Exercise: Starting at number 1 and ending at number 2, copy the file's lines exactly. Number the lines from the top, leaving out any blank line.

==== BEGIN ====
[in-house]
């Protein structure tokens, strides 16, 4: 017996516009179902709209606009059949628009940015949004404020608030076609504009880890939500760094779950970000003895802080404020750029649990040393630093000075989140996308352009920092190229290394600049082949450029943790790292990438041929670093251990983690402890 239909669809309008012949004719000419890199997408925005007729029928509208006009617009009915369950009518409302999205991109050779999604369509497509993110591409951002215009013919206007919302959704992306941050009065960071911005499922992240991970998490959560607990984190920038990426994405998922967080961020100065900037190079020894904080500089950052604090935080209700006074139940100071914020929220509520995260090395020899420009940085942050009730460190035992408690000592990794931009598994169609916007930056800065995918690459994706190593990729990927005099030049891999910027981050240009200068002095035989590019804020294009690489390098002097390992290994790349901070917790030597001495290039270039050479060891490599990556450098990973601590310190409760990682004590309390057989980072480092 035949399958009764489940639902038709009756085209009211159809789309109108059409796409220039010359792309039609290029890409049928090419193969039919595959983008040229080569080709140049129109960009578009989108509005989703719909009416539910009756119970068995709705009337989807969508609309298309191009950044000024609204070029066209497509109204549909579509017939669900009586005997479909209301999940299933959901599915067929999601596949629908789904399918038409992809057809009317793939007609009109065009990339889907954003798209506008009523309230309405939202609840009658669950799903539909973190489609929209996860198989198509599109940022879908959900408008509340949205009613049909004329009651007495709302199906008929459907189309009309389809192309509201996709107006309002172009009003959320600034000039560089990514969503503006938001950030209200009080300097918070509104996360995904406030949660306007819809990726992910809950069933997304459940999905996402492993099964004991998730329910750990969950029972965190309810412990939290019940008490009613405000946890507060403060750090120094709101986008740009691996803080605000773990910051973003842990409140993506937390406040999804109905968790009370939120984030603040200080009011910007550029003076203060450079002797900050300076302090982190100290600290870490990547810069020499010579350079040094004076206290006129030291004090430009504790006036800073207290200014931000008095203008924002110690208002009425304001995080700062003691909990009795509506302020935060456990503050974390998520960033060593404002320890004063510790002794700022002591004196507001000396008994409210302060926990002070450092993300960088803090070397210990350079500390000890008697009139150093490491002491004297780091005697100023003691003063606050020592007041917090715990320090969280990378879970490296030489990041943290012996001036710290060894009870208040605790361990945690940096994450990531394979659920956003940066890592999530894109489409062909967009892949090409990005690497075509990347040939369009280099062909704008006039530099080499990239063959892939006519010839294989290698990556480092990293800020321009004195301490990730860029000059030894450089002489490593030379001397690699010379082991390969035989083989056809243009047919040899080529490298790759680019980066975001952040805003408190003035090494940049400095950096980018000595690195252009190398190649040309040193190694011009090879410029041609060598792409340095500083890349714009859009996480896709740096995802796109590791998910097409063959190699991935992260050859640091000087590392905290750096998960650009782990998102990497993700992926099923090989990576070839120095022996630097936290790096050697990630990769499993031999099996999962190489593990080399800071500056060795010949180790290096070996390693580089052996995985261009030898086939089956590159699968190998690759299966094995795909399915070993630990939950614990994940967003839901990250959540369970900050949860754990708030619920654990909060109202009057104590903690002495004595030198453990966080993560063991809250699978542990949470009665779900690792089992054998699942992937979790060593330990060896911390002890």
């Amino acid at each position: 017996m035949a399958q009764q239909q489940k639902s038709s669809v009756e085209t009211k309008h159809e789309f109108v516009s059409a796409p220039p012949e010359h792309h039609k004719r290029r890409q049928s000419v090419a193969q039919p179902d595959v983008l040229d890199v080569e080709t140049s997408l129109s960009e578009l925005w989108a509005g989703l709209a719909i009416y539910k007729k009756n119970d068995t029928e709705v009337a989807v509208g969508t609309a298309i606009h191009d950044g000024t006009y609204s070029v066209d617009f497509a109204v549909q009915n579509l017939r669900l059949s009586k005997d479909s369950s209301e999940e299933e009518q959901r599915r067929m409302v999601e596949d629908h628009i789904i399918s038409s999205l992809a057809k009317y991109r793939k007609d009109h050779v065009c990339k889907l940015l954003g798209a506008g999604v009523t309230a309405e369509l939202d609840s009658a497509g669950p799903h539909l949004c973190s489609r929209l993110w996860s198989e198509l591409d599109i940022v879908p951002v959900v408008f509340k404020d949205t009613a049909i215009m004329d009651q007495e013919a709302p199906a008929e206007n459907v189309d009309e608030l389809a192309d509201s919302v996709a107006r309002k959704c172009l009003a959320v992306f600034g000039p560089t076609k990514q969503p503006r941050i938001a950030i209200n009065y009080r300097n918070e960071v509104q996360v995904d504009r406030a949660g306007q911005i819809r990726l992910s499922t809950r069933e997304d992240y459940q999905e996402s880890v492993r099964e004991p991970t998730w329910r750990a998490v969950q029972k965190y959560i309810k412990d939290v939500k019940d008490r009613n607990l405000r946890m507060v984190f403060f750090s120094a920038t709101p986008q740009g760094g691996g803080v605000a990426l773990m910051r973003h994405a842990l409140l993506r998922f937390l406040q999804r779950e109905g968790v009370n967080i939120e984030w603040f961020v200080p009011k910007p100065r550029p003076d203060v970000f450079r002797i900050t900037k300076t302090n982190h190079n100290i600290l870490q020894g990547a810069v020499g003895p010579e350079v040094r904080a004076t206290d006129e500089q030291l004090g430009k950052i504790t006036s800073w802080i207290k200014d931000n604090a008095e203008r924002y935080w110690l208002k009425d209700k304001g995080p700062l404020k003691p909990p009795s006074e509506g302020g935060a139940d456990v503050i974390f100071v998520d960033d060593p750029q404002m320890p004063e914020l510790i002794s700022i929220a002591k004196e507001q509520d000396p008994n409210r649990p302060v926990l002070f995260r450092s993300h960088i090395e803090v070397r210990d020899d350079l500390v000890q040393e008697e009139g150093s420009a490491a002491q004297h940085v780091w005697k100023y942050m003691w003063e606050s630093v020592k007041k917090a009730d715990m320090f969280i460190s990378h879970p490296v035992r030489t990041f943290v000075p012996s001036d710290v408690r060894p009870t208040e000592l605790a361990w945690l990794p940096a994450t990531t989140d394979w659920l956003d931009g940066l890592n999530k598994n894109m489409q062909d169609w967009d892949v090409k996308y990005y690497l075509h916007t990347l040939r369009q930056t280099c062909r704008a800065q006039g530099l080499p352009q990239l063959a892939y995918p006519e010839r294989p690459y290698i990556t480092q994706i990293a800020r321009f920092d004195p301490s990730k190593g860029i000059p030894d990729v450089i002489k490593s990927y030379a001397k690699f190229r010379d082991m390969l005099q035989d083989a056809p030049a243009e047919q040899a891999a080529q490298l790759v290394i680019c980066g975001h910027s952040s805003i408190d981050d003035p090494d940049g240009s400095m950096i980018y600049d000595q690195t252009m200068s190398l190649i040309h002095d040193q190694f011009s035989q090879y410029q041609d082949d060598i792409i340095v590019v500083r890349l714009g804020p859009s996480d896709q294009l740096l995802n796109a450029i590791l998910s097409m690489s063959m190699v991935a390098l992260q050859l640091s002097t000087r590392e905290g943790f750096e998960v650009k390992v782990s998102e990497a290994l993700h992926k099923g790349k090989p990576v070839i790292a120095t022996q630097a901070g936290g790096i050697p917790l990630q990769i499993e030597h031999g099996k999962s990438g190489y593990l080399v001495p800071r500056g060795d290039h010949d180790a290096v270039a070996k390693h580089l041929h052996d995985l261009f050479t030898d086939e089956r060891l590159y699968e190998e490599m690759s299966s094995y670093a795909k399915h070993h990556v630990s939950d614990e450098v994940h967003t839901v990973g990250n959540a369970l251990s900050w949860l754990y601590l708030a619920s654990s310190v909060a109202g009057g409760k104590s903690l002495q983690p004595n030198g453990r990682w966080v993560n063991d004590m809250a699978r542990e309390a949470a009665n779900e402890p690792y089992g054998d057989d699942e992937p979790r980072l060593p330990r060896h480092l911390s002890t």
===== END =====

[in-house]
């Protein structure tokens, strides 16, 4: 017996516009179902709209606009059949628009940015949004404020608030076609504009880890939500760094779950970000003895802080404020750029649990040393630093000075989140996308352009920092190229290394600049082949450029943790790292990438041929670093251990983690402890 239909669809309008012949004719000419890199997408925005007729029928509208006009617009009915369950009518409302999205991109050779999604369509497509993110591409951002215009013919206007919302959704992306941050009065960071911005499922992240991970998490959560607990984190920038990426994405998922967080961020100065900037190079020894904080500089950052604090935080209700006074139940100071914020929220509520995260090395020899420009940085942050009730460190035992408690000592990794931009598994169609916007930056800065995918690459994706190593990729990927005099030049891999910027981050240009200068002095035989590019804020294009690489390098002097390992290994790349901070917790030597001495290039270039050479060891490599990556450098990973601590310190409760990682004590309390057989980072480092 035949399958009764489940639902038709009756085209009211159809789309109108059409796409220039010359792309039609290029890409049928090419193969039919595959983008040229080569080709140049129109960009578009989108509005989703719909009416539910009756119970068995709705009337989807969508609309298309191009950044000024609204070029066209497509109204549909579509017939669900009586005997479909209301999940299933959901599915067929999601596949629908789904399918038409992809057809009317793939007609009109065009990339889907954003798209506008009523309230309405939202609840009658669950799903539909973190489609929209996860198989198509599109940022879908959900408008509340949205009613049909004329009651007495709302199906008929459907189309009309389809192309509201996709107006309002172009009003959320600034000039560089990514969503503006938001950030209200009080300097918070509104996360995904406030949660306007819809990726992910809950069933997304459940999905996402492993099964004991998730329910750990969950029972965190309810412990939290019940008490009613405000946890507060403060750090120094709101986008740009691996803080605000773990910051973003842990409140993506937390406040999804109905968790009370939120984030603040200080009011910007550029003076203060450079002797900050300076302090982190100290600290870490990547810069020499010579350079040094004076206290006129030291004090430009504790006036800073207290200014931000008095203008924002110690208002009425304001995080700062003691909990009795509506302020935060456990503050974390998520960033060593404002320890004063510790002794700022002591004196507001000396008994409210302060926990002070450092993300960088803090070397210990350079500390000890008697009139150093490491002491004297780091005697100023003691003063606050020592007041917090715990320090969280990378879970490296030489990041943290012996001036710290060894009870208040605790361990945690940096994450990531394979659920956003940066890592999530894109489409062909967009892949090409990005690497075509990347040939369009280099062909704008006039530099080499990239063959892939006519010839294989290698990556480092990293800020321009004195301490990730860029000059030894450089002489490593030379001397690699010379082991390969035989083989056809243009047919040899080529490298790759680019980066975001952040805003408190003035090494940049400095950096980018000595690195252009190398190649040309040193190694011009090879410029041609060598792409340095500083890349714009859009996480896709740096995802796109590791998910097409063959190699991935992260050859640091000087590392905290750096998960650009782990998102990497993700992926099923090989990576070839120095022996630097936290790096050697990630990769499993031999099996999962190489593990080399800071500056060795010949180790290096070996390693580089052996995985261009030898086939089956590159699968190998690759299966094995795909399915070993630990939950614990994940967003839901990250959540369970900050949860754990708030619920654990909060109202009057104590903690002495004595030198453990966080993560063991809250699978542990949470009665779900690792089992054998699942992937979790060593330990060896911390002890």